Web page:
Quercetin intervention effectively reduces the APAP-induced liver damage. Its mechanism is not only related to activating the Nrf2 signaling pathway and increasing the activity of antioxidant defenses but also to inhibiting the NF-κB signaling pathway, which is closely related to reducing the release of proinflammatory factors [57]. Quercetin also inhibits cisplatin-induced liver injury in mice by regulating the NLRP3 inflammasome pathway [58]. Hypericin increases the activity and mRNA expression of uridine diphosphate glucuronosyltransferases (UGTs) and sulfonyltransferases (sults), inhibits CYP2E1 activity, inhibits the formation of toxic intermediates and promotes the detoxification of APAP in the liver [59].

Dihydroflavone

Hesperidin reduces the infiltration of inflammatory cells and the production of proinflammatory cytokines, blocks the activation of Toll-like receptor (TLR)-4 signaling, and reduces oxidative stress and inflammatory response induced by APAP in mice. Hesperidin inhibits APAP-mediated cytotoxicity, apoptosis and reactive oxygen species (ROS)-induced upregulation of heme oxygenase-1 (HO-1) mRNA and protein expression in mouse AML12 hepatocytes [60]. Naringin significantly increases the IC50 values of troglitazone and diclofenac sodium and reduces the expression of transaminase and caspase3. In addition, naringin prevents DILI by inhibiting the function of the CYP450 enzyme [61]. Josephine exerts an obvious protective effect on APAP-induced liver injury in mice by significantly decreasing the MDA level and significantly increasing SOD activity and the GSH level. Thus, its protective effect may be related to the inhibition of oxidative stress in the liver [62].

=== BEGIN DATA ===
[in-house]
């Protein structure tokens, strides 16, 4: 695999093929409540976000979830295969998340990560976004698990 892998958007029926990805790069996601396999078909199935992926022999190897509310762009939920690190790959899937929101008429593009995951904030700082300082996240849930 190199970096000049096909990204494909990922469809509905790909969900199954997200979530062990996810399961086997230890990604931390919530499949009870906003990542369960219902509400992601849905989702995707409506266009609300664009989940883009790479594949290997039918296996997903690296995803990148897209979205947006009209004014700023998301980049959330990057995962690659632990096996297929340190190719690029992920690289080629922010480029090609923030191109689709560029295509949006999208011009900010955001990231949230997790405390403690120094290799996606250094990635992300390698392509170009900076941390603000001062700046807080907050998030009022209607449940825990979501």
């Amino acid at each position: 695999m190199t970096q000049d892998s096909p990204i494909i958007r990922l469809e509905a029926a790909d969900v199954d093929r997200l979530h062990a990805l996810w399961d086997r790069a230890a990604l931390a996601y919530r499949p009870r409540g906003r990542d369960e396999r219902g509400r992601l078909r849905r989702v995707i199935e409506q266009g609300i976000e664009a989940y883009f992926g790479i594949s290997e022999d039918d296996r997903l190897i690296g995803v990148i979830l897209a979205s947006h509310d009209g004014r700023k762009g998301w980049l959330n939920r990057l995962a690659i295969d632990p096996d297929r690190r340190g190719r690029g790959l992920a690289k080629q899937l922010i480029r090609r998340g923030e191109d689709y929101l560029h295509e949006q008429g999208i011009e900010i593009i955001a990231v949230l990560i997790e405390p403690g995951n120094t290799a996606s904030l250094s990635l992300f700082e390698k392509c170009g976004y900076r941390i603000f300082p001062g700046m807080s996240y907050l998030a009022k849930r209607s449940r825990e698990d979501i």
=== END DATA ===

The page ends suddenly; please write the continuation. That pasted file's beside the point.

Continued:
Other compounds